But that’s enough alphabetical widdling for now, let’s put those dictionaries away (no, let’s not put it away, why not duplicate them in about eight zillion copies and send them to the Italian government so they can hand them out to the country’s Power Metal bands along with a Dostojevskij or Steinbeck novel to give them examples of good storylines…). And after that, it’s time to move on to the musical contents of our object of analysis - the songs of Nightwish’ “Oceanborn”.

 

1. Stargazers -
This is the first Nightwish song I heard (as it is the opening track on my first-bought album of theirs that comes quite naturally, as I am not infected by a quite common fetish that is the “begin playing albums from the last track and forward - especially recommended when dealing with concept albums). It is also one of the best, as it captures everything I felt maybe was missing on the other albums - the mature freshness and enjoyment in playing. The melodylines are among Tuomas’ most haunting, and the way the track excels - from the bombastic intro through the mystical verses (chord progression - Gm, G# (!!!), Gm, Eb, Bb, F), the brilliant chorus and ingeniously arranged solo-section, where the themes build up between guitar and keys in a way that most other bands can only dream of. The lyrics are very intricate and “difficult”, but they are very well written nonetheless. “Floating upon the quiet hydrogen lakes/In this ambrosial merry-go-round they will gaze/Ephemeral life touched by a billion-year-show/Separating the poet from the woe”

2. Gethsemane -
During the first listens to the album I though this song was among the worst on the disc. This has now changed. Although the opening section is nothing special, a Malmsteen-bridge on a dull half-speed, the rest is much better. The verses are symphonic, mid-paced, and very beautiful, and the part beginning at about 0:54 is pure genius! Atmospheric dream-like vocals and simply gorgeous arrangements definitely makes for good music. The guitar-riff at about 2:18 is nothing special, but the galloping keys/guitar section before has more drive than my 1:18 scale Batmobile. The same goes for the solo-section at about 4:54, and the part beginning at about 4:20. Once again the poetry (I choose to call it that, Tuomas is more of a poet than a mere lyricist) is excellently written. “Forgive me, for I don’t know what I gain/Alone in this garden of pain/Enchantment has but one truth/I weep to have what I fear to lose”.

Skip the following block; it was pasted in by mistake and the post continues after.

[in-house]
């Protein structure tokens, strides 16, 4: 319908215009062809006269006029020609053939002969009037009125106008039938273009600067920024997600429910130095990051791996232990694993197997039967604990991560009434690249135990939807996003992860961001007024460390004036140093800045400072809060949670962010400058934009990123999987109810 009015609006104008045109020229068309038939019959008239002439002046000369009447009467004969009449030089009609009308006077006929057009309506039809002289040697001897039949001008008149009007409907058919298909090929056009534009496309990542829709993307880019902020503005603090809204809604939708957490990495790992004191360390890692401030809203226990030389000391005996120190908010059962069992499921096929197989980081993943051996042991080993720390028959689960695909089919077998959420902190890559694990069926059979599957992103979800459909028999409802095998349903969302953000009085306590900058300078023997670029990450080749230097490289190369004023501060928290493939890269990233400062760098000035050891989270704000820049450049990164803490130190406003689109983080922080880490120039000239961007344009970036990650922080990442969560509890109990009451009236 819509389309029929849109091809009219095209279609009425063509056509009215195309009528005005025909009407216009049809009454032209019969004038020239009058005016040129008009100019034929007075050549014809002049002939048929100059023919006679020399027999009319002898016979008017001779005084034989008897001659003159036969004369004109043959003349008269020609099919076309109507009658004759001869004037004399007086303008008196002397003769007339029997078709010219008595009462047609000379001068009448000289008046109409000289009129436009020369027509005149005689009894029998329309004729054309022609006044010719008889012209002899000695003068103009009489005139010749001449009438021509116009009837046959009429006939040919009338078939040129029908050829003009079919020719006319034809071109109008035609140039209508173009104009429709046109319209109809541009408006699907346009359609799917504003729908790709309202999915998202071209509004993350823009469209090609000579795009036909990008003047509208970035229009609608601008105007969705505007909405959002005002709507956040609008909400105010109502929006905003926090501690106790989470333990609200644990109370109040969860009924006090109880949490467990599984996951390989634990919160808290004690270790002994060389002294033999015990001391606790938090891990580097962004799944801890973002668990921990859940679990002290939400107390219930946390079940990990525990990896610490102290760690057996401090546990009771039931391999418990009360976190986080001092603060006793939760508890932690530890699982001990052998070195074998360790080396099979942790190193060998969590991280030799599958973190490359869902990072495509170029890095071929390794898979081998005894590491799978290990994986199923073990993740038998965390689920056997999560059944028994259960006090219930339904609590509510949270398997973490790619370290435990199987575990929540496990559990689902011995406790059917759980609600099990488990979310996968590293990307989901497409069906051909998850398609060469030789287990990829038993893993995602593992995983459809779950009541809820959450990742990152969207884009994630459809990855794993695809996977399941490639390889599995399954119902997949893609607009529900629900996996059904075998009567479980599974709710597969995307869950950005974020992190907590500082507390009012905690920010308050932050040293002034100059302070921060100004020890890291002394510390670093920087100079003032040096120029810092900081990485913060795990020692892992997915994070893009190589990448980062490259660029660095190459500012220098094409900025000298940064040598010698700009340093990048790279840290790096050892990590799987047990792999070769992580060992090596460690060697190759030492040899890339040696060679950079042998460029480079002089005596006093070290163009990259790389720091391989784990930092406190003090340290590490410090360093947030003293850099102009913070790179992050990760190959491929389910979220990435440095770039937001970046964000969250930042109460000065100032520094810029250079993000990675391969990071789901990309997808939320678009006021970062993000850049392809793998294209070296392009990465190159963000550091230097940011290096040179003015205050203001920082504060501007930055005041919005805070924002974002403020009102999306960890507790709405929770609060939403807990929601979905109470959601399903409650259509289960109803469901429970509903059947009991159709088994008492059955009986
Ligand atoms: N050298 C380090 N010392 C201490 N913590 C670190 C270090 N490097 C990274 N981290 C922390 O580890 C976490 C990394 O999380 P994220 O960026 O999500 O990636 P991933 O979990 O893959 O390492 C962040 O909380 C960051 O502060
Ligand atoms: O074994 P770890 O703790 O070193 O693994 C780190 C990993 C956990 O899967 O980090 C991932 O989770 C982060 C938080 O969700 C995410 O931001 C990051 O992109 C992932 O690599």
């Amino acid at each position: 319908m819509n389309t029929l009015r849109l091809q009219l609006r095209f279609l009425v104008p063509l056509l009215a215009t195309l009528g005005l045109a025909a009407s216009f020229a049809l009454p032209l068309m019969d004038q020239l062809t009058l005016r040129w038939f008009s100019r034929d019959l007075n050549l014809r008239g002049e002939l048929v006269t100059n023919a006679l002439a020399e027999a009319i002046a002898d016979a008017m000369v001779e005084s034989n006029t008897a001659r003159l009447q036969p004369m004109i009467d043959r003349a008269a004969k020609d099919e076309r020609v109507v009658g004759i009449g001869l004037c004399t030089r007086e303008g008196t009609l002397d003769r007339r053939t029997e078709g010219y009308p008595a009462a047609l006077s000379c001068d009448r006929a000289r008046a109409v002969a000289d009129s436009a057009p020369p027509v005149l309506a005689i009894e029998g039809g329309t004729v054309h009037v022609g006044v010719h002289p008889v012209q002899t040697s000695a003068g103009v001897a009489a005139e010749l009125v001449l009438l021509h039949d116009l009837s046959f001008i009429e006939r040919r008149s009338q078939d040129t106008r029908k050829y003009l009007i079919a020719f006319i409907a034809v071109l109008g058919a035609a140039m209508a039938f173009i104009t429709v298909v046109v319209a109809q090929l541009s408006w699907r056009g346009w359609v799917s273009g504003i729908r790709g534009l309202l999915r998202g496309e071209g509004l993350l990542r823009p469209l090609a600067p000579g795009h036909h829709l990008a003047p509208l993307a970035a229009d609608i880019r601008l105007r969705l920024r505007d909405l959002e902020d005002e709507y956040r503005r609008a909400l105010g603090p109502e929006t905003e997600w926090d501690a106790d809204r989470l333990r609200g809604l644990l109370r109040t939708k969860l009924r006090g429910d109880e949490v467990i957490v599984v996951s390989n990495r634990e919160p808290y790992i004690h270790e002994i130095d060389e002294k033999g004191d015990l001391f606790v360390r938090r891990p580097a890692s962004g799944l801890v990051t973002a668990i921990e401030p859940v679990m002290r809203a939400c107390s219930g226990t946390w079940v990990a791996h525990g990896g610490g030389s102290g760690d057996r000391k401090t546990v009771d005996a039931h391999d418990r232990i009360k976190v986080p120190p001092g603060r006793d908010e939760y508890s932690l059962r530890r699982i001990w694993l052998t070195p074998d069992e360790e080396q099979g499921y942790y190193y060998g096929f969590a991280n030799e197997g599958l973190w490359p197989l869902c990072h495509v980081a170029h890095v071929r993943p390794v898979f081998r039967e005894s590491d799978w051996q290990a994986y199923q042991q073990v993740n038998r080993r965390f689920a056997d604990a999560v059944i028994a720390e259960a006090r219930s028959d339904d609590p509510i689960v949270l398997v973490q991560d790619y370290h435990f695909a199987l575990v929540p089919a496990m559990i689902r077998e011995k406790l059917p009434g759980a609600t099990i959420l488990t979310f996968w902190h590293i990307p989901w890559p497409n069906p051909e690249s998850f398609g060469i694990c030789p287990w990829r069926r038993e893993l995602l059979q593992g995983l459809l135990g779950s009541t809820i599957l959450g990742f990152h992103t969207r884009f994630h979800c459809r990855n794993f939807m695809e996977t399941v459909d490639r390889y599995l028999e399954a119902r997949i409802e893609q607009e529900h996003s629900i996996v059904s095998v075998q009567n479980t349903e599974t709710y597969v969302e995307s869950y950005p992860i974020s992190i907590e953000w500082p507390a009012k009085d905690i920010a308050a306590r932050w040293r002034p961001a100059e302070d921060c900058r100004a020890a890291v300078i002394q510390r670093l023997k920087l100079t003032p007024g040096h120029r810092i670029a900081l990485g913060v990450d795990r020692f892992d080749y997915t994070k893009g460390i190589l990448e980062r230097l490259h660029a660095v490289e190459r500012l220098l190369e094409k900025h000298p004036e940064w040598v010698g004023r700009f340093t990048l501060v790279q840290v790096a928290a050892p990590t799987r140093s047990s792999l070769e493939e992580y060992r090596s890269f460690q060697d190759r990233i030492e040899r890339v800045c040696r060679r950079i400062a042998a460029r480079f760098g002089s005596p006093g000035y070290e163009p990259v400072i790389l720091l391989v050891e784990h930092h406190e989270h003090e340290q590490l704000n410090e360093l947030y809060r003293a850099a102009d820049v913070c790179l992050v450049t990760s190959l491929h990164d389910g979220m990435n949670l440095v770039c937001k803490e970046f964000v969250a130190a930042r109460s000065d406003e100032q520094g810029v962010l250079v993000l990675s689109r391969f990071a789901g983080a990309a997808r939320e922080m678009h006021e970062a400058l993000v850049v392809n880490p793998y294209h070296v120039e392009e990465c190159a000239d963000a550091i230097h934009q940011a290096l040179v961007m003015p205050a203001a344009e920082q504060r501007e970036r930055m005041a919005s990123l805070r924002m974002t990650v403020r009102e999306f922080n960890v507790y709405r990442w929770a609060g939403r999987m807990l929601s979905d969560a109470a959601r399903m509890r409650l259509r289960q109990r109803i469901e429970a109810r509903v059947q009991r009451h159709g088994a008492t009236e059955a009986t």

3. Devil & the Deep Dark Ocean -
This is maybe Nightwish’ hardest moment, and on this track Tarja has to share the vocal duties with some guy called Wilska (who I’m quite sure sings in some semi-famous Finnish Dark/Death Metal band which name I do not remember) who adds a dark-pitched male voice to some parts. This is not in any way like the clean vocals Tuomas himself sang on “Angels Fall First”, but a much darker style. It is not by any means “growling”, though - give me Mikael Åkerfeldt (Opeth) or Chris Barnes (Six Feet Under) anytime and I’ll show you Death Metal singing the way it should be. The song itself is quite complex, featuring quite aggressive riffing/drumming (both guitarist Emppu and drummer Jukka really get to strut their stuff here), at times kind of “morbid” sounding keys, calmer parts, the most amazing vocal melodies (sung by Tarja, of course) and a tempo and punch to die for. A very diverse song, and when everything’s done in the same excellent way, this makes for a true gem. This is also the song on which the cover painting is based, by the way.

4. Sacrament of Wilderness -